May 11 – 16, 2014
Casino Conference Centre
Europe/Prague timezone

Humic colloid-associated migration of trivalent radionuclides in an argillaceous formation

May 13, 2014, 8:30 AM
30m
Mirror Hall (Casino Conference Centre)

Mirror Hall

Casino Conference Centre

Reitenbergerova 4/95, Mari&#225;nsk&#233; L&#225;zn&#283;, Czech Republic <font color=white>
Invited Chemistry of Nuclear Fuel Cycle / 1st ASGARD International Workshop Chemistry of Nuclear Fuel Cycle 2

Speaker

Dr Christophe Bruggeman (Belgian Nuclear Research Centre SCK•CEN)

Description

Humic colloid-associated migration of trivalent radionuclides in an argillaceous formation C.BRUGGEMAN1*, N.MAES1, J.GOVAERTS1, S.SALAH1, L.WANG1, M.VAN GOMPEL1, S.BRASSINNES2 1Environment, Health and Safety Institute (EHS), SCK•CEN, Boeretang 200, B-2400 Mol, Belgium (*correspondence: cbruggem@sckcen.be) 2ONDRAF/NIRAS, Kunstlaan 14, 1210 Brussel, Belgium (s.brassinnes@nirond.be) It is generally accepted that natural humic colloids in the argillaceous Boom Clay formation (Belgium) modify the speciation and transport characteristics of several long-lived radionuclides [1]. However, universal formalisms to describe the complex suite of processes and mechanisms in such environment were lacking, resulting in "operationally defined migration parameters" [2] that did not allow significant confidence building with regard to safety assessments. In this paper we present a comprehensive overview of the latest achievements that have been obtained in the understanding, interpretation and description of trivalent radionuclide retention and migration in the Boom Clay. Using a classical bottom-up approach, a geochemical modelling concept relying on thermodynamic sorption models (TSMs) is presented. With this approach, we have succeeded in describing adsorption of Eu(III) and Am(III) in batch suspensions of increasing complexity, from relatively straightforward mixtures of illite and dissolved organic matter (DOM) [3], to Boom Clay suspensions. The results of these adsorption experiments demonstrate that trivalent radionuclides are strongly bound to the solid phases present in Boom Clay, but that their solid-liquid distribution is heavily influenced by DOM. Hereafter we discuss results from short-term and long-running (>10 years) column migration experiments with Am(III) on Boom Clay cores. These experiments clearly indicate the existence of a kinetically-controlled colloidal transport pathway that determines the flux of Am(III) through the clay core. A modified kinetic colloid transport model has been developed [4], based partly on the aforementioned adsorption models, that allows for the quantitative description of all experimental data obtained thus far. In this model, it is considered that the radionuclide is predominantly transported as an organic matter complex/colloid that slowly dissociates, and both the colloid as well as the dissolved radionuclide ions are capable of sorbing to the solid phase. The role of humic colloids as a transport vector is thoroughly discussed and evaluated within the larger framework of geological disposal of radioactive wastes. [1] Henrion et al. (1985) Eng. Geol. 21, 311-319 [2] SAFIR 2 – Safety Assessment and Feasibility Interim Report 2 (2001) NIROND 2001-06 E, Brussels, Belgium [3] Bruggeman et al. (2010) Radiochim. Act. 98, 597-605 [4] Maes et al. (2011) Phys. Chem. Earth 36, 1590-1599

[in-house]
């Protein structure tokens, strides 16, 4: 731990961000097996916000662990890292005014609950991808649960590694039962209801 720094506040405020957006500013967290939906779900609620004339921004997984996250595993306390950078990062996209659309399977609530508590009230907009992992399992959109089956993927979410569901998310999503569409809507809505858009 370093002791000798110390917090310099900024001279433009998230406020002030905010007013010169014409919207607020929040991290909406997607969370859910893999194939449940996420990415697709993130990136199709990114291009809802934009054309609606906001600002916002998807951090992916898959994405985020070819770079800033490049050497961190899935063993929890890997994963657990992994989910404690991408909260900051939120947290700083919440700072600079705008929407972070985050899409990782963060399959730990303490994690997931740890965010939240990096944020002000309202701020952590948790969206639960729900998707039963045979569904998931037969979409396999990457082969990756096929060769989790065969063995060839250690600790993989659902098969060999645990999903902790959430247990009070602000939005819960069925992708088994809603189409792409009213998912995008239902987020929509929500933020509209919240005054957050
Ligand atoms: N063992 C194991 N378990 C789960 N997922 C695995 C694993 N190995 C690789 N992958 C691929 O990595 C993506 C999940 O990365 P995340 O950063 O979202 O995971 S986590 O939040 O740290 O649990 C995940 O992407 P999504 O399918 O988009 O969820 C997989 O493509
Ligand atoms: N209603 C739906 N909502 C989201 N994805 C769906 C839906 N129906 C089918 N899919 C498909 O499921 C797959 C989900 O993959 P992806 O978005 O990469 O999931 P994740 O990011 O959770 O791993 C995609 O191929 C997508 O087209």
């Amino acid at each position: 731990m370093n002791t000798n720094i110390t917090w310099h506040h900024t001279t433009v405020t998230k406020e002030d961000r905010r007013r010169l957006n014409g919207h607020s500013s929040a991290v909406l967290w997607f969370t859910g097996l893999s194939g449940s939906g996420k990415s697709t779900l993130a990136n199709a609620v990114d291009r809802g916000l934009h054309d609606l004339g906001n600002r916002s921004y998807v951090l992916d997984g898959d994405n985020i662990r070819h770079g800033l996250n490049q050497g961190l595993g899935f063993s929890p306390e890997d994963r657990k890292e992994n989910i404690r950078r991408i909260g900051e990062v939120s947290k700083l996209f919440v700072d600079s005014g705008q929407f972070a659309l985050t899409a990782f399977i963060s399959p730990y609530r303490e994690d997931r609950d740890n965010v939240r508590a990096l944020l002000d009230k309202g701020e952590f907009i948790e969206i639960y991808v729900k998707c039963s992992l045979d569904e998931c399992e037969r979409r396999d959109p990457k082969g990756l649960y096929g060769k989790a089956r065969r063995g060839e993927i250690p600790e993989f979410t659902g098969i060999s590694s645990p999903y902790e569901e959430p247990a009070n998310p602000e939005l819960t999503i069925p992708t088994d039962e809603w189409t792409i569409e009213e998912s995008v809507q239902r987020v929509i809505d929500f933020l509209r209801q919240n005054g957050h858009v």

Primary author

Dr Christophe Bruggeman (Belgian Nuclear Research Centre SCK•CEN)

Co-authors

Dr Norbert Maes (Belgian Nuclear Research Centre) Dr Stéphane Brassinnes (ONDRAF-NIRAS)

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